What do website cookies actually do?

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By
Kaitlyn Simpson
6
 mins

Let’s say you really want a new pair of boots this season. Filled with excitement, you hit up your favourite online store. But right before you get a chance to browse, a window pops up asking you to accept so-called ‘cookies’ to move forward.

You click the ‘Accept’ button without much thought and continue along. A couple clicks later, a couple websites later, and you’ve hit “‘accept cookies”’ several more times. Sound familiar? We’re all guilty of this, don’t worry.

The use of website cookies is ubiquitous now. It’s nearly impossible to surf the web without running into them. But despite how pervasive they are, it can be challenging to understand their purpose, their hiding spots, and their functions. Fear not, fellow Internetter! This guide offers you everything you need to know about cookies and how to best protect yourself when you come across them.

What are cookies anyway? 

The best kind of cookies are gooey, baked and go well with a tall glass of milk. But the cookies we’re talking about are (much less delicious) files that track your internet activity.

When you hit ‘Accept’ on a website, you’ve given the cookie permission to save itself onto your device (a phone, laptop, tablet, or desktop). Once saved, they hang out in the background, gathering information like records of the websites you visit and your activities on them.

While cookies come in all different shapes and sizes, there are two main types to be aware of: "first-party cookies" are made by the website you are visiting, while “third-party cookies” are developed by companies external to the site.

What are cookies used for?

Companies that use first-party cookies justify their use by saying it helps them make your user experience smoother, and conduct research to make their products better.

Let’s get back to our online shopping example. First-party cookies could help an online store remember those boots in your shopping cart, even if you decide to exit the tab and reopen it later. In this case, cookies are a way of remembering your shopping activities.

Some companies argue cookies are also used for security, as a form of authenticating the correct user when logging into an online account. By learning your digital behaviour and information, cookies may help companies spot when others are trying to imitate you.

Third-party cookies, however, track your activity and deliver you targeted advertisements. Often, they are linked to specific ads on a website. This means that a site with five different ad spots could have five unique third-party cookies. So instead of remembering that those boots are in your cart, a third-party cookie would track your movement across websites, determine you’re interested in purchasing boots, and serve ads for its own product.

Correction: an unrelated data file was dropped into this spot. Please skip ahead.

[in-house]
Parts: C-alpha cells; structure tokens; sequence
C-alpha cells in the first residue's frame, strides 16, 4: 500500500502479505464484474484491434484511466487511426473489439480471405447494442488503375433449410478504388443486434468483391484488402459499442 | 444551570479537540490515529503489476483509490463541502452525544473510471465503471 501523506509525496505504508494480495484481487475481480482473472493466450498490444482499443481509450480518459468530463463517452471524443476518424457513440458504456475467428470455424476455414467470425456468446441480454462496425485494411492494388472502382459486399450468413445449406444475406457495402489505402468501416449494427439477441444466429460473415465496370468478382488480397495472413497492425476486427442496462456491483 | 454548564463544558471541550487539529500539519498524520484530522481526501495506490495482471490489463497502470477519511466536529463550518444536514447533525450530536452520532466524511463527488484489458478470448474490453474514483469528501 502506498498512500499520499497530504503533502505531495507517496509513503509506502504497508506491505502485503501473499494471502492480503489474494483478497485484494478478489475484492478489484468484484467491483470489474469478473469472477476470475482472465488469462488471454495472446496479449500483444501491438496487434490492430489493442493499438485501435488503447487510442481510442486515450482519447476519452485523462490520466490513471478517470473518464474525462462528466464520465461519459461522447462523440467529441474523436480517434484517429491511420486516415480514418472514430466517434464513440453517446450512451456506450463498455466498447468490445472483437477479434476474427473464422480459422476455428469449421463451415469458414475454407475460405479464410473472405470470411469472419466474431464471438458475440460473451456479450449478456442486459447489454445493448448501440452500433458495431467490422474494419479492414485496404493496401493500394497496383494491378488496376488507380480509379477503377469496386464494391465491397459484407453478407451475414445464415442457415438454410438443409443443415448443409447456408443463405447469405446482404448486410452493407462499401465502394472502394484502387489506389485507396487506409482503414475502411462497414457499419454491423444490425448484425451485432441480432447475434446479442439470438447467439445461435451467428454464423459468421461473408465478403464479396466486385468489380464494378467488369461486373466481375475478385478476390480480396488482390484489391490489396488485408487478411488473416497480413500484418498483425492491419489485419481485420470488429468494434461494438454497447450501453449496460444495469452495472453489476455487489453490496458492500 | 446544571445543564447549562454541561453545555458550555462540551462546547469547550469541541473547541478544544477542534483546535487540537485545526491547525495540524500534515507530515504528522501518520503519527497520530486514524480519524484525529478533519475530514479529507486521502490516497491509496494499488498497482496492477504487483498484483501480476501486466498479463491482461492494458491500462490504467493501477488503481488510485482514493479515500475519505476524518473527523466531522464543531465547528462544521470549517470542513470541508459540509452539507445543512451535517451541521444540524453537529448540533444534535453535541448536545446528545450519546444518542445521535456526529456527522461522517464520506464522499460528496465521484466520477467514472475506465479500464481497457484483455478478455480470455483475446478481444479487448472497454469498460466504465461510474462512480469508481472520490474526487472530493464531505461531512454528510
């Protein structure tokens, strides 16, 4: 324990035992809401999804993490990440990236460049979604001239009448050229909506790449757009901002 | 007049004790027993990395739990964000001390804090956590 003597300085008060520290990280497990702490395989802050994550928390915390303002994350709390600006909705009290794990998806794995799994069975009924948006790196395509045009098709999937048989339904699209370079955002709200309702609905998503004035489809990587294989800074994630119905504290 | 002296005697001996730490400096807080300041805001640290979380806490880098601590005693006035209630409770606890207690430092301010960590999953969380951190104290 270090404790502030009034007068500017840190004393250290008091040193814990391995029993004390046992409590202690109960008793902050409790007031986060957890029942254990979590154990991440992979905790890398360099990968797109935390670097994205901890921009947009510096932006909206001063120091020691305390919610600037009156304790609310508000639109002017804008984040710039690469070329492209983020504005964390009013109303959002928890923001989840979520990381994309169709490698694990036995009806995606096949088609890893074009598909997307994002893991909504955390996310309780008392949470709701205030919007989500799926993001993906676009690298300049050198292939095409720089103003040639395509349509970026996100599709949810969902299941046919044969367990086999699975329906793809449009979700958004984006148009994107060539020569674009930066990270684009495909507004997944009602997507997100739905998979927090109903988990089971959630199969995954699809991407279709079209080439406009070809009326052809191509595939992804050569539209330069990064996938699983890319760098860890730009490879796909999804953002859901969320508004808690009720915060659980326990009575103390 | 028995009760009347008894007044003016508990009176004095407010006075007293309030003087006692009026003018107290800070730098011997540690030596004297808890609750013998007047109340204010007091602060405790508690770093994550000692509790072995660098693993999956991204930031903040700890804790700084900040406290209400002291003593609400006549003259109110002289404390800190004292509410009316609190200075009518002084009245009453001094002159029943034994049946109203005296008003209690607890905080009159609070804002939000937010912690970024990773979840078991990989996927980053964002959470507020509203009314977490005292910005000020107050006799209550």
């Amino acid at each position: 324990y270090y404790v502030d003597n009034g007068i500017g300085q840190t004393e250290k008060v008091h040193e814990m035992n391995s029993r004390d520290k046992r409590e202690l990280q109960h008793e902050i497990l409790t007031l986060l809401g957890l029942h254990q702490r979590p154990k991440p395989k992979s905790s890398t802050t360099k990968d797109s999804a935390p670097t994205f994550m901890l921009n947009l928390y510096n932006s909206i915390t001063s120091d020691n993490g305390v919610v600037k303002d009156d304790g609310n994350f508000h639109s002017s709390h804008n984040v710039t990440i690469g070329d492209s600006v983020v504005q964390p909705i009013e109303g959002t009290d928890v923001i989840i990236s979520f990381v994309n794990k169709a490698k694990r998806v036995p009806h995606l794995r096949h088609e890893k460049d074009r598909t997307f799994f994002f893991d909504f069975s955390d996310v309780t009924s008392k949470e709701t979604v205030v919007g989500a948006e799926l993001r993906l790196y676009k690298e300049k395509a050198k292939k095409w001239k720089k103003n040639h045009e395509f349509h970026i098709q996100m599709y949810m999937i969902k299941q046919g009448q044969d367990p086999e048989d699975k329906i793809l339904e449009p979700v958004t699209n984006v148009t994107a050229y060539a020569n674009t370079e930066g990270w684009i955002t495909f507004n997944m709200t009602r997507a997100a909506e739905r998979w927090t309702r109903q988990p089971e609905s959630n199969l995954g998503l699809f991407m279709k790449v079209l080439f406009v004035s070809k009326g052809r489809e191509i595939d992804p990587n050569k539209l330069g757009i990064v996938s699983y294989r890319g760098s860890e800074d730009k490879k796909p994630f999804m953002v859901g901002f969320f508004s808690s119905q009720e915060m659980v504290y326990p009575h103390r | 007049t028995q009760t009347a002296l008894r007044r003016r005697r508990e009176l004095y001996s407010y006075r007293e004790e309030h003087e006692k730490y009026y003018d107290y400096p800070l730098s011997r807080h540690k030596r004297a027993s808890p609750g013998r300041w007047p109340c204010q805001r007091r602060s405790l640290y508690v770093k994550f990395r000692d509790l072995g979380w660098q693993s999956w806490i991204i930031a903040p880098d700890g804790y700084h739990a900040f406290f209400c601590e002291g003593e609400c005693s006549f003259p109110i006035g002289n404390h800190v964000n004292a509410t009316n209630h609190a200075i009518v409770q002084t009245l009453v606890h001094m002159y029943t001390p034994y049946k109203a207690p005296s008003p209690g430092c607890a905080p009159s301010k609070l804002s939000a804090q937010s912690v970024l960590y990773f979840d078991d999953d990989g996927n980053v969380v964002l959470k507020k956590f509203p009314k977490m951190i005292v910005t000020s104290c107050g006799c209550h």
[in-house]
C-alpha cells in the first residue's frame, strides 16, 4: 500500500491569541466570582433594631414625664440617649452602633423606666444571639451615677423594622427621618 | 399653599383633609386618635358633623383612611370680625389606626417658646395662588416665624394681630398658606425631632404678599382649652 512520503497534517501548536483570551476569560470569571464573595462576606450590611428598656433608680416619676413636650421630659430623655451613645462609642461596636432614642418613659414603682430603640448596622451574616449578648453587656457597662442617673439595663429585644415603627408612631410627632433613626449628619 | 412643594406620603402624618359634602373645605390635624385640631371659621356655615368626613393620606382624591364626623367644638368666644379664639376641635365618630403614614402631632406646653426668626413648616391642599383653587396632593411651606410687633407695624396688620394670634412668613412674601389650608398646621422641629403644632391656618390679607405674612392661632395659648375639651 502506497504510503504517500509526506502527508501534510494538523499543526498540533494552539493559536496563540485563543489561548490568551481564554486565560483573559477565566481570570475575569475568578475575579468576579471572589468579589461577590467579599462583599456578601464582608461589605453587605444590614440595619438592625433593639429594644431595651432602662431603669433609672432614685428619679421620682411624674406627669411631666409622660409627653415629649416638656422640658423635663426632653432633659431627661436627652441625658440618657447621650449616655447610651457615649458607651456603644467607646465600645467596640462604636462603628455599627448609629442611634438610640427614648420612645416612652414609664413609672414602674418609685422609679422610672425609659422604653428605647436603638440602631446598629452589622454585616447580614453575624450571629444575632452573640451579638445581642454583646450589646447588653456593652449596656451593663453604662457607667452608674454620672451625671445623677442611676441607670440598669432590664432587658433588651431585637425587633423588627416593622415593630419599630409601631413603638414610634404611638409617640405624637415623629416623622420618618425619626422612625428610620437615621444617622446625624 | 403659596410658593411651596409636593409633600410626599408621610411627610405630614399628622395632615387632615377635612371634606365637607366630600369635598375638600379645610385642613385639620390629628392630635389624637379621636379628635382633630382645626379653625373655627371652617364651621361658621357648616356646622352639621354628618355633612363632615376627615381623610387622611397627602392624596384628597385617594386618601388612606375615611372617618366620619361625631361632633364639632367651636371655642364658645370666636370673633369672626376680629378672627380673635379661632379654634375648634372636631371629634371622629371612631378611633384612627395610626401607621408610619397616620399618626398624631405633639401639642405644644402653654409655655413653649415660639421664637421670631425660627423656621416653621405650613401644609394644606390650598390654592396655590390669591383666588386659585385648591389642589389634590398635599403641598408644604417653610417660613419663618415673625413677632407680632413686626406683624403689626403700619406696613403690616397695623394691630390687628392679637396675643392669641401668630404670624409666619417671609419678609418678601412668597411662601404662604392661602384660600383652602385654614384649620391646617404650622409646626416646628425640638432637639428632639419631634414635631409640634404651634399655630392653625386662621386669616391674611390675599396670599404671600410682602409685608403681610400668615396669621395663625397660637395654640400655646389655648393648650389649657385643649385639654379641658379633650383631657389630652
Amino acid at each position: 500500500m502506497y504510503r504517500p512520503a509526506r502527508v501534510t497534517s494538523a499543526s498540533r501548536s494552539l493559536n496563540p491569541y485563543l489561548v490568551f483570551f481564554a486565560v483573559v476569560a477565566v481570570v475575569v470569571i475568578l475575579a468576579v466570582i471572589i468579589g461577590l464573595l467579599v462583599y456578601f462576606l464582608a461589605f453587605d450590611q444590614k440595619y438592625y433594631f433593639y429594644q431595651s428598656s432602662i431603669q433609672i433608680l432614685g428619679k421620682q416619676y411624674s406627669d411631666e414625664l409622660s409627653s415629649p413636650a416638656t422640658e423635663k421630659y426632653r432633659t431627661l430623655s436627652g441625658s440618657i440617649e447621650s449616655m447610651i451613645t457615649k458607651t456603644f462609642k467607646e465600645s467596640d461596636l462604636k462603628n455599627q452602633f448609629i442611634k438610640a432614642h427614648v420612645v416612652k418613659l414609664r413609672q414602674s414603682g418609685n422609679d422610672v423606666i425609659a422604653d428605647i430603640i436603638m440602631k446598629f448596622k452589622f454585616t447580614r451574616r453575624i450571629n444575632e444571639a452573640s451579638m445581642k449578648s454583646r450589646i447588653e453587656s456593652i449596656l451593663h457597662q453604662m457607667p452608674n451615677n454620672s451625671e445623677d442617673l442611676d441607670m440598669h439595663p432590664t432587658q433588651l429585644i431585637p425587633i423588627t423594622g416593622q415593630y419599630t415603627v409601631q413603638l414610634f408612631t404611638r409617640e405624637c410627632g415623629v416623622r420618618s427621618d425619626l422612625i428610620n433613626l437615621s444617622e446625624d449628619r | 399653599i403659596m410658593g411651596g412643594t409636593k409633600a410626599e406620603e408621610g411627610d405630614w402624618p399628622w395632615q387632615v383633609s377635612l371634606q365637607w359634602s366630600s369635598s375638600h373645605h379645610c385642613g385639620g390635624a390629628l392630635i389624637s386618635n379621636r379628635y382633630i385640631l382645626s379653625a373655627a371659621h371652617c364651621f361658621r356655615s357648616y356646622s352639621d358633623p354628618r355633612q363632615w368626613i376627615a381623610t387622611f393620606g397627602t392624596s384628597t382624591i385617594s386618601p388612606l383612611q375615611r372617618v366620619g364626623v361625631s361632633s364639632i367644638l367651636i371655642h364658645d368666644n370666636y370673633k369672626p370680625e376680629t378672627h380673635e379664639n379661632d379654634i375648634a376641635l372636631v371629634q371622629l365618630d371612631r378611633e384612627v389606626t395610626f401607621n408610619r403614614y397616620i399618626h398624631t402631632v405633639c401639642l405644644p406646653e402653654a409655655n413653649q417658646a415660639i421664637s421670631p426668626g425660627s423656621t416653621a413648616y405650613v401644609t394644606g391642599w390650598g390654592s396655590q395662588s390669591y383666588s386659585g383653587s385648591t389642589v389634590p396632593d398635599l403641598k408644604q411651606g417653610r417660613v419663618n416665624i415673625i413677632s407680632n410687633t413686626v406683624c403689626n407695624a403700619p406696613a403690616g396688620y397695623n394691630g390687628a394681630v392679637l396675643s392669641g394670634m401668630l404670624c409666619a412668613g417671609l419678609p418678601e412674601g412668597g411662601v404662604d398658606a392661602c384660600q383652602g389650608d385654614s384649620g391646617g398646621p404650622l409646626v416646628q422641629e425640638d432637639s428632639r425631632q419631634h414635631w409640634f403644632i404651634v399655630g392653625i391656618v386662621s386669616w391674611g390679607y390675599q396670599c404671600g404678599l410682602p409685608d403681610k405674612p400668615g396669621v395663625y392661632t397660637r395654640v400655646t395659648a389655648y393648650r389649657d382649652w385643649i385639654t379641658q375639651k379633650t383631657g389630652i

What information do cookies collect, and why?

Cookies make for convenient web browsing, but can come at the cost of your privacy. It’s important to understand the data they collect, and determine if you actually need them for each online experience.

An important note: Cookies do not collect offline information from your device. This means they will not be accessing any of your text messages, contacts, or cat photos.They do collect data about your online activities. This could include your login information, location, settings, advertisements you've seen, pages and products you've viewed, the amount of time you spend on a website, and more.  Phew! That’s a lot. This information creates a picture of your personal browsing trends and behaviour— something companies use to deliver ads targeted to you.


Should I accept cookies on websites?

It depends!

Cookies aren't always bad. And some companies block you from using their website until you accept them. In other cases, blocking cookies may impact your experience on a site, like needing to re-enter your password every time you visit. Other cookies— especially third-party ones!— can be invasive and unnecessary. After all, they collect more information than needed when you’re trying to order a pair of boots.

Do your research when determining what cookies to accept or reject. If available, check a website’s privacy policy for information on their use of cookies. The New York Times, for example, has a Cookie Policy with detailed information on how they use cookies. Social media platforms like Facebook or Twitter also have cookie policies.

If a website is not transparent about its use of cookies, this could be a red flag that they don't have your privacy top-of-mind.

When making any digital privacy decision, reflect on how much information you are comfortable sharing. Accepting or rejecting cookies is an individual choice— one that you'll consider moving forward as you travel around the Internet.

How to manage your cookies 

One last thing before you go. It’s good practice to regularly check your cookies and delete those that aren’t serving you any more. This process is easy once you get the hang of it. Open your browser, navigate to its settings, and find the privacy tab where your active cookies are listed. Most browsers (like Chrome, Safari, Firefox, and Microsoft Edge) allow you to clear all cookies or sort through them.

Cookies are not the only way your online activities are tracked, they are one piece of the puzzle in safeguarding your digital privacy. But they are an important piece nonetheless, so think twice next time you have the urge to hit that ‘Accept’’ button!


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